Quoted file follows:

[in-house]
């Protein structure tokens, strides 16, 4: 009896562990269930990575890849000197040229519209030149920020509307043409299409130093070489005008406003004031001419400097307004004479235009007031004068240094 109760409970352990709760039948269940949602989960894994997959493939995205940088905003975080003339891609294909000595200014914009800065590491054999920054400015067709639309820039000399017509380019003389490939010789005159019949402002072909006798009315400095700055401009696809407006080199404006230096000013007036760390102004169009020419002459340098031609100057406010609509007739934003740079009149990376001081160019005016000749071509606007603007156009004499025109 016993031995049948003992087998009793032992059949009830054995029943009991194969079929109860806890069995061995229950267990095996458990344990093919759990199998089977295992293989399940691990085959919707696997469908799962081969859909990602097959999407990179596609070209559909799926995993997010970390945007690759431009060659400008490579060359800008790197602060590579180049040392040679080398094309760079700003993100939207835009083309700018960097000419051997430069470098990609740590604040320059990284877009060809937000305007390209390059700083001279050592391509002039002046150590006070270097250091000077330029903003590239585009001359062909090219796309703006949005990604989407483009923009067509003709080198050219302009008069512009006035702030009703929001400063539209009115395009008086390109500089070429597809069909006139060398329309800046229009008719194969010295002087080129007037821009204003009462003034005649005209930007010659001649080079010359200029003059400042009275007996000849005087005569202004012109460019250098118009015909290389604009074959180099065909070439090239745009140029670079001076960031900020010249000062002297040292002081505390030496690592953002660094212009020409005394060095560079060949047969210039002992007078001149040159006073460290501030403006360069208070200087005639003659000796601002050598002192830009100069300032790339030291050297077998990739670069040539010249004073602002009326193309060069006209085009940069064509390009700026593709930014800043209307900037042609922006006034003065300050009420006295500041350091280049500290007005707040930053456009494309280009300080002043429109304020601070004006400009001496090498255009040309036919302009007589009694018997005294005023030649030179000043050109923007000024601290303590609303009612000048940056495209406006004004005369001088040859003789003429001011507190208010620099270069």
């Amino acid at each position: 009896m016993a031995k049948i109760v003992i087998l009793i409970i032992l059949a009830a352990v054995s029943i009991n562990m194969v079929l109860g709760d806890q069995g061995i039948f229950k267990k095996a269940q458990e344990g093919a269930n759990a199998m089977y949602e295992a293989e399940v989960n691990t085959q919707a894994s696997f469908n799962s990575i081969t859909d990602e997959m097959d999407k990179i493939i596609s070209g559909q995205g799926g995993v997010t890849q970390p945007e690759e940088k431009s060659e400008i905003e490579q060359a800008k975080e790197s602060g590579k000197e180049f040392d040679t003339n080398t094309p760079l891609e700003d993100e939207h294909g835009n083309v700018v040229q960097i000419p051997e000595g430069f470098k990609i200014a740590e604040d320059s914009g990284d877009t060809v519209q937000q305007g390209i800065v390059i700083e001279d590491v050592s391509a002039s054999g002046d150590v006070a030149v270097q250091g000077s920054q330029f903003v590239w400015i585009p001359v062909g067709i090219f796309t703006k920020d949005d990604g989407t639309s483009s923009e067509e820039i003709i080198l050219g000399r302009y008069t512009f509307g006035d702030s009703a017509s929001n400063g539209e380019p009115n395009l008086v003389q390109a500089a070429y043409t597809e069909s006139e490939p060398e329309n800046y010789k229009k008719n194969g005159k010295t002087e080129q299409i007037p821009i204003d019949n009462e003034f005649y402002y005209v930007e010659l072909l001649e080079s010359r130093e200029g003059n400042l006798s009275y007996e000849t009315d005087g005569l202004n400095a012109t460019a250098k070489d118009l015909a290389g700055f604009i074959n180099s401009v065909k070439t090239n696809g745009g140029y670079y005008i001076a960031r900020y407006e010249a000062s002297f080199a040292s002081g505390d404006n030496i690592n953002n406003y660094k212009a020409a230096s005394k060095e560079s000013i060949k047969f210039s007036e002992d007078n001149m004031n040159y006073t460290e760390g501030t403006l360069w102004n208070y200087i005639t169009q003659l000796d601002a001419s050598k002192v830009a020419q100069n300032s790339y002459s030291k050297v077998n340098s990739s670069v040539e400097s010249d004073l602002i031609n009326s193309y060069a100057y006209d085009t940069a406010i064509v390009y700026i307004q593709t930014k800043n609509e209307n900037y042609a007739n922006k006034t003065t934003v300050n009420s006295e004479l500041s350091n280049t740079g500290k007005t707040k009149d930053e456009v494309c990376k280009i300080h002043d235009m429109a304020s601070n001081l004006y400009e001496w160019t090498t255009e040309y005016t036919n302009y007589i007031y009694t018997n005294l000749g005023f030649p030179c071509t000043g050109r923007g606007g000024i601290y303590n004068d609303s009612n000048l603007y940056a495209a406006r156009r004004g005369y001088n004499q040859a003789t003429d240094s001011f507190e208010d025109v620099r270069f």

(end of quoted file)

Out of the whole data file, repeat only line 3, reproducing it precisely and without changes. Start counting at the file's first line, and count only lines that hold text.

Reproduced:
């Amino acid at each position: 009896m016993a031995k049948i109760v003992i087998l009793i409970i032992l059949a009830a352990v054995s029943i009991n562990m194969v079929l109860g709760d806890q069995g061995i039948f229950k267990k095996a269940q458990e344990g093919a269930n759990a199998m089977y949602e295992a293989e399940v989960n691990t085959q919707a894994s696997f469908n799962s990575i081969t859909d990602e997959m097959d999407k990179i493939i596609s070209g559909q995205g799926g995993v997010t890849q970390p945007e690759e940088k431009s060659e400008i905003e490579q060359a800008k975080e790197s602060g590579k000197e180049f040392d040679t003339n080398t094309p760079l891609e700003d993100e939207h294909g835009n083309v700018v040229q960097i000419p051997e000595g430069f470098k990609i200014a740590e604040d320059s914009g990284d877009t060809v519209q937000q305007g390209i800065v390059i700083e001279d590491v050592s391509a002039s054999g002046d150590v006070a030149v270097q250091g000077s920054q330029f903003v590239w400015i585009p001359v062909g067709i090219f796309t703006k920020d949005d990604g989407t639309s483009s923009e067509e820039i003709i080198l050219g000399r302009y008069t512009f509307g006035d702030s009703a017509s929001n400063g539209e380019p009115n395009l008086v003389q390109a500089a070429y043409t597809e069909s006139e490939p060398e329309n800046y010789k229009k008719n194969g005159k010295t002087e080129q299409i007037p821009i204003d019949n009462e003034f005649y402002y005209v930007e010659l072909l001649e080079s010359r130093e200029g003059n400042l006798s009275y007996e000849t009315d005087g005569l202004n400095a012109t460019a250098k070489d118009l015909a290389g700055f604009i074959n180099s401009v065909k070439t090239n696809g745009g140029y670079y005008i001076a960031r900020y407006e010249a000062s002297f080199a040292s002081g505390d404006n030496i690592n953002n406003y660094k212009a020409a230096s005394k060095e560079s000013i060949k047969f210039s007036e002992d007078n001149m004031n040159y006073t460290e760390g501030t403006l360069w102004n208070y200087i005639t169009q003659l000796d601002a001419s050598k002192v830009a020419q100069n300032s790339y002459s030291k050297v077998n340098s990739s670069v040539e400097s010249d004073l602002i031609n009326s193309y060069a100057y006209d085009t940069a406010i064509v390009y700026i307004q593709t930014k800043n609509e209307n900037y042609a007739n922006k006034t003065t934003v300050n009420s006295e004479l500041s350091n280049t740079g500290k007005t707040k009149d930053e456009v494309c990376k280009i300080h002043d235009m429109a304020s601070n001081l004006y400009e001496w160019t090498t255009e040309y005016t036919n302009y007589i007031y009694t018997n005294l000749g005023f030649p030179c071509t000043g050109r923007g606007g000024i601290y303590n004068d609303s009612n000048l603007y940056a495209a406006r156009r004004g005369y001088n004499q040859a003789t003429d240094s001011f507190e208010d025109v620099r270069f």